Columbus AFB challenges medics with combat casualty exercise

  • Published
  • By Airman 1st Class Jake Jacobsen
  • 14th Flying Training Wing Public Affairs

Members of the 14th Medical Group participated in a Tactical Combat Casualty Care Course (TCCC) hosted by the National Association of Emergency Medical Technicians Feb. 23 on Columbus Air Force Base, Mississippi.

The event challenged medics to perform battlefield care in a simulated combat environment to help bolster their medical skills and readiness by performing treatment and care on actors and mannequins.

“This is the foundation that all medics should be proficient in doing,” said Lt. Col. Christopher Kelly, 14th MDG chief nurse. “We want them to be able to go into a combat zone, quickly assess the situation, take care of the most critical casualties first, and transport them to safety.”

The simulation aimed to improve medical training and boost confidence by adding the aspects of low visibility and sounds of gunshots, screaming and sirens to help a reality of a high stress situation of actual combat.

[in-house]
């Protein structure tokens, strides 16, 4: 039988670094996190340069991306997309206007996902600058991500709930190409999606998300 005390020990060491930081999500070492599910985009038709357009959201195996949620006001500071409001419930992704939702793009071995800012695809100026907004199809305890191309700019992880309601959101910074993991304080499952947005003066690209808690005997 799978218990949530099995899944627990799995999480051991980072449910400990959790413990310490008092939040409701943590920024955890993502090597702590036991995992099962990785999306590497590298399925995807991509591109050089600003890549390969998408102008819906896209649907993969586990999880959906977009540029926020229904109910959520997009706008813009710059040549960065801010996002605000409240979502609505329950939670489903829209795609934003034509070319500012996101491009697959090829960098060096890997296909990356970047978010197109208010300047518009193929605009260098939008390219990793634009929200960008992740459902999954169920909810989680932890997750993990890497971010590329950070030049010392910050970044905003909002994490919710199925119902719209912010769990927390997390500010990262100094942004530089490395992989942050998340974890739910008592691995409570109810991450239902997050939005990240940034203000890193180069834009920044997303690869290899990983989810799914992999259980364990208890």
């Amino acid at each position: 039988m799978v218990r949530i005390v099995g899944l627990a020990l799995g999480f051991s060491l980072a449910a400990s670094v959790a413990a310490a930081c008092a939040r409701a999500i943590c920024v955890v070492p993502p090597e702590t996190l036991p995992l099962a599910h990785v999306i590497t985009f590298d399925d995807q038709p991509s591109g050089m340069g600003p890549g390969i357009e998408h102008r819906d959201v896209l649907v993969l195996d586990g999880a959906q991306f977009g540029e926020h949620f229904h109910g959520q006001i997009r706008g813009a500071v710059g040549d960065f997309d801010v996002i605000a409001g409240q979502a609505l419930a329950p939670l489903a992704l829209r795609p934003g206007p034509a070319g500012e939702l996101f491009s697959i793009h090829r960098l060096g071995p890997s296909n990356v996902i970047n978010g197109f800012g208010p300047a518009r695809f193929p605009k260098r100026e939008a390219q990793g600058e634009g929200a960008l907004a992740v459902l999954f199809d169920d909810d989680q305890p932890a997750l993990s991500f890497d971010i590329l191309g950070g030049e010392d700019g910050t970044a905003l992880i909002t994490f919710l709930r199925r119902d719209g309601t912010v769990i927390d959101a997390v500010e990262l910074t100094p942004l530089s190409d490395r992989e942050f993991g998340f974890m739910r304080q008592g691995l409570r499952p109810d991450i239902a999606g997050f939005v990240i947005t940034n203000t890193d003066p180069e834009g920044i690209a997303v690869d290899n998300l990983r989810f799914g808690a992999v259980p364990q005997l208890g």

TCCC is designed to help prevent combat deaths by teaching trauma stabilization techniques, enabling the wounded to survive longer until they can receive proper treatment.

Medics had the opportunity during the training procedure to practice some of the lifesaving skills they would use in a real combat situation like tourniquet applications, wound packing, airway support, applying intravenous therapy medications and hemorrhage control.

Rather than plain mannequins or computer-based training the 14th MDG used hands-on tactical combat scenarios where augmented dummies replicated battle wounds to allow the medics to apply needles and chest tubes. These dummies were used as a way to simulate the look, feel and smell of severe traumatic situations on a live human.

“This is a much more tactile way of learning where we hit all aspects of training extending from the classroom to hands-on practice allowing our medics to learn all the skills they need down range in one session,” said Staff Sgt. Jason Stobaugh, 14th MDG biomedical equipment technician. “I am excited to see the rest of our medics come through this course and be battle ready.”

As well as being an dynamic way of learning the training has proven to be a cost effective way for medics to get training on base rather than sending them down range totaling at about an 83 percent cost saving for the base.